Police Aesthetics: Literature, Film, and the Secret Police in Soviet Times

By Cristina Vatulescu | Go to book overview

Acknowledgments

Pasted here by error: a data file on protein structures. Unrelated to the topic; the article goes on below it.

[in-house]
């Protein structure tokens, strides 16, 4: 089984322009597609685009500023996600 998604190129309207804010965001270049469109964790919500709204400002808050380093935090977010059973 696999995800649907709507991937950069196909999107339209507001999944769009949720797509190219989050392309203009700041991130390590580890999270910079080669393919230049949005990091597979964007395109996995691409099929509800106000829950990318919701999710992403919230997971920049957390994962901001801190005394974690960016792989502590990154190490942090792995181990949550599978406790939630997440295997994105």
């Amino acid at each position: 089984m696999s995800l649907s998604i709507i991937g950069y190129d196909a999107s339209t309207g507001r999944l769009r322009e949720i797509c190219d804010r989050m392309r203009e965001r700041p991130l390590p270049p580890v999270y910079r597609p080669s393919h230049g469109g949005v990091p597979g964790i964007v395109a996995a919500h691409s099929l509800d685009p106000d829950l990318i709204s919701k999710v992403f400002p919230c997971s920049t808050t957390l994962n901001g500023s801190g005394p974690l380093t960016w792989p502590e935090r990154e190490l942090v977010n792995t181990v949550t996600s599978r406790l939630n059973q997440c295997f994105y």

This project, like many others, has its beginnings scattered in different places. Part of it probably sprouted, together with my grandmother’s tomato seedlings, in her kitchen, as she instructed me in the first household task I can remember. Long before I was trusted with dusting, my grandparents taught me how to turn the radio dial from the static-covered sounds of Radio Free Europe to the official Romanian radio station Programul 1; I was to do this every time the doorbell rang and they hurried to the door to welcome visitors. From those forbidden radio shows and from countless more or less oblique references I learned that people’s lives were recorded in secret police files whose words came back to haunt them. This awareness that our lives were continuously written somewhere, as we talked, slept, or listened to the radio, webbed in and out, often muted by the louder events of one’s private life but sometimes stridently brought back by a slip of a tongue: my husband still remembers the panicked tears he cried at the age of four while confessing to his parents that he had somehow slipped to his friend Larsi, also four, the forbidden news of Russia’s invasion of Afghanistan. For those given to worrying about the denouement, let me say that it was a happy ending, of sorts: nothing happened. Larsi was a good friend, too busy going about his four year old business to do much with this piece of Afghanistan news. Others, however, spent considerable energy trying to influence the secret police account of their lives and the lives of others. Who knew? If this or that fact got noted in a file, maybe one would finally get that promotion or at least put an end to a grueling commute. Most people I knew seemed intent on keeping themselves just below the radar, making themselves invisible and inaudible, with the ultimate hope of passing unwritten. I feared these secret police texts long before I knew that people’s lives could also be written as autobiographies, or memoirs, or novels, indeed long before I had any real concept of literature. But when, in 2000, I finally got to read the secret police files of the Romanian Securitate, these texts already belonged to the previous century, and I had a hard time deciphering them other than through analogy with the literary texts that I now read for a living in a different

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